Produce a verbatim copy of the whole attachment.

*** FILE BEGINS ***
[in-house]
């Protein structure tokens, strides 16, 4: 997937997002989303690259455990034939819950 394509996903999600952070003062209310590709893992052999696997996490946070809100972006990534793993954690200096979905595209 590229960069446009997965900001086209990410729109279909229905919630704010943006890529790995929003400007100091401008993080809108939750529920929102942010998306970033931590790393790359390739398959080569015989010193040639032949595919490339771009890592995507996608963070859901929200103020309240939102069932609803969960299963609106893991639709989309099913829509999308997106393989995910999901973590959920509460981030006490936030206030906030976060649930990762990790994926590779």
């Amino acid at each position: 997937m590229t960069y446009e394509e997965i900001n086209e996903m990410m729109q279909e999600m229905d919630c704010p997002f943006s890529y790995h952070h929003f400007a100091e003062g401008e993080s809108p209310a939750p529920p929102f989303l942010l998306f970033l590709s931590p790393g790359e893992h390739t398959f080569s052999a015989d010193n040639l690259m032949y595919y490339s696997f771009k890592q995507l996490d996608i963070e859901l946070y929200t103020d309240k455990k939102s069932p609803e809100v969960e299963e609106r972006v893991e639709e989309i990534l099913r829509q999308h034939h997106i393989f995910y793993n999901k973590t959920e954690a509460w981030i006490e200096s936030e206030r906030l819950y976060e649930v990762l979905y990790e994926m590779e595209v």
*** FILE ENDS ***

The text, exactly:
[in-house]
């Protein structure tokens, strides 16, 4: 997937997002989303690259455990034939819950 394509996903999600952070003062209310590709893992052999696997996490946070809100972006990534793993954690200096979905595209 590229960069446009997965900001086209990410729109279909229905919630704010943006890529790995929003400007100091401008993080809108939750529920929102942010998306970033931590790393790359390739398959080569015989010193040639032949595919490339771009890592995507996608963070859901929200103020309240939102069932609803969960299963609106893991639709989309099913829509999308997106393989995910999901973590959920509460981030006490936030206030906030976060649930990762990790994926590779």
């Amino acid at each position: 997937m590229t960069y446009e394509e997965i900001n086209e996903m990410m729109q279909e999600m229905d919630c704010p997002f943006s890529y790995h952070h929003f400007a100091e003062g401008e993080s809108p209310a939750p529920p929102f989303l942010l998306f970033l590709s931590p790393g790359e893992h390739t398959f080569s052999a015989d010193n040639l690259m032949y595919y490339s696997f771009k890592q995507l996490d996608i963070e859901l946070y929200t103020d309240k455990k939102s069932p609803e809100v969960e299963e609106r972006v893991e639709e989309i990534l099913r829509q999308h034939h997106i393989f995910y793993n999901k973590t959920e954690a509460w981030i006490e200096s936030e206030r906030l819950y976060e649930v990762l979905y990790e994926m590779e595209v």